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Just one of the many unique paintings that adorns the exterior of the main hall.  In this painting, there are childlike monks dancing around and wearing traditional masks.
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Another of the childlike monk paintings.  If you look close enough, you’ll notice one of the monks on the far left is painting the Korean flag.
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And another of the childlike monks, making, what looks to be a snowman. I’ve never seen a painting at any other temple or hermitage that even closely resemble this one.
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 The shrine hall that is hidden behind the main hall.  The entire hermitage complex is surrounded by a bamboo forest.
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The well hidden shrine hall directly behind the main hall at the hermitage.
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A gorgeous pool of water with a stone lotus spout in the foreground.  In the background is one of the monk dorms at the hermitage.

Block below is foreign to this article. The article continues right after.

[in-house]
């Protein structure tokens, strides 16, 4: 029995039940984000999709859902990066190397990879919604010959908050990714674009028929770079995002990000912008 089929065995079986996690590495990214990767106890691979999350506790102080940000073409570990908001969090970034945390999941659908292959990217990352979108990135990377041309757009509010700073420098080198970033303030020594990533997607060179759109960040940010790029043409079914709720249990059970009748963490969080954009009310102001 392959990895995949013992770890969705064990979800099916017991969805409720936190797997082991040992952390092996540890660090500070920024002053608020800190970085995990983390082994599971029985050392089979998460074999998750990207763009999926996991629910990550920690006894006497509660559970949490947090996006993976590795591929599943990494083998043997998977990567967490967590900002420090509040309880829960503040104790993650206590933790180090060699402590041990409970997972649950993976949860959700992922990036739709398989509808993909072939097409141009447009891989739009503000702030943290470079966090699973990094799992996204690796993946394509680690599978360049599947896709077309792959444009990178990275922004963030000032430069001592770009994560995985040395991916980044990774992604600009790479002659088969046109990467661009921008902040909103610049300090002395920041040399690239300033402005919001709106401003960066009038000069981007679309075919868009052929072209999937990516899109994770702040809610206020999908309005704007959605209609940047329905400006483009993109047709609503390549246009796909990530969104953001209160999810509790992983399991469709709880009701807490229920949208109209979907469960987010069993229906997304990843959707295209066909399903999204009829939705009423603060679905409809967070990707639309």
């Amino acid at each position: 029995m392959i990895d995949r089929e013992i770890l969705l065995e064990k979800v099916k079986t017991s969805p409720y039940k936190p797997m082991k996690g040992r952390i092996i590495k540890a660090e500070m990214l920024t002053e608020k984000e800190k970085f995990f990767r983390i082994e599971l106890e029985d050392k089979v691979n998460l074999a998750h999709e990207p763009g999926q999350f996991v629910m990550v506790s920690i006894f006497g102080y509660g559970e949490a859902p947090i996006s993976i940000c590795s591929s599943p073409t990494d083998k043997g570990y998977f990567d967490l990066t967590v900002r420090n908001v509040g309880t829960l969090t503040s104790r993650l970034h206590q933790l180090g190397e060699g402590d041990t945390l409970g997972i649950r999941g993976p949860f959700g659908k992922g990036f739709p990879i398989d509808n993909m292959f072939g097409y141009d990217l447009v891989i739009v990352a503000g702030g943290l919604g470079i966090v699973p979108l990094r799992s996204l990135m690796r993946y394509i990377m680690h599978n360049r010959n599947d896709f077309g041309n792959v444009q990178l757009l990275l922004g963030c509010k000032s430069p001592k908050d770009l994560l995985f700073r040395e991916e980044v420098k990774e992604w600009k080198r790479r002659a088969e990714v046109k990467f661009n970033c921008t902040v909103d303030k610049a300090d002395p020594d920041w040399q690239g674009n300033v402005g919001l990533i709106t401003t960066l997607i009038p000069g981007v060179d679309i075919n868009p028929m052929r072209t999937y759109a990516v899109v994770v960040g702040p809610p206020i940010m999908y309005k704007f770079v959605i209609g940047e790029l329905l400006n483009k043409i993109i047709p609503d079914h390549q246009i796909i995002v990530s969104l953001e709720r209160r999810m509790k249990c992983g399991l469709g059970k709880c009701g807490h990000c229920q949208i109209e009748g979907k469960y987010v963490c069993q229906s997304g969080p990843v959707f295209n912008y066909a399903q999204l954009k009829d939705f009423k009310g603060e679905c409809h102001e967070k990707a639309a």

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One last look at the coy pond, as we descend the hermitage stairs.

Okryeonam Hermitage – 옥련암 (Yangsan, Gyeongsangnam-do)

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The uniquely designed and decorated main hall at Okryeonam Hermitage 

Hello Again Everyone!!

Recently, my wife, in-laws and I all jumped in my wife and I’s new car and headed over to Tongdosa Temple to visit a few of the hermitages that are situated all around the grounds of Tongdosa Temple.  The first on our list was Okryeonam Hermitage (옥련암). It’s had a lot of renovations and add-ons since I was last there in the spring of 2007.

When you first approach the hermitage, you’ll notice three newly built/molded pagodas.  In fact, the pagodas are so new, that only one is completely done with a stone altar piece and cobble-stone around the pagoda. As you continue towards the hermitage, you’ll notice a life-size stone sculpture of Podae-hwasang welcoming you to Okryeonam Hermitage. Continuing up the increasingly elevated road that leads to the hermitage, you’ll notice fields of vegetables that help sustain the monk population with sustenance. In the distance, you’ll finally be able to spot the courtyard of the hermitage. To the left and right of the main stairs that lead up to the elevated courtyard, are a visitor’s centre and retreat hall.  These are newer looking buildings with beautiful landscaping and stone sculptures surrounding them.  Just before you climb the staircase to the upper courtyard at the hermitage, you’ll be able to see a unique pagoda made of temple roofing tiles.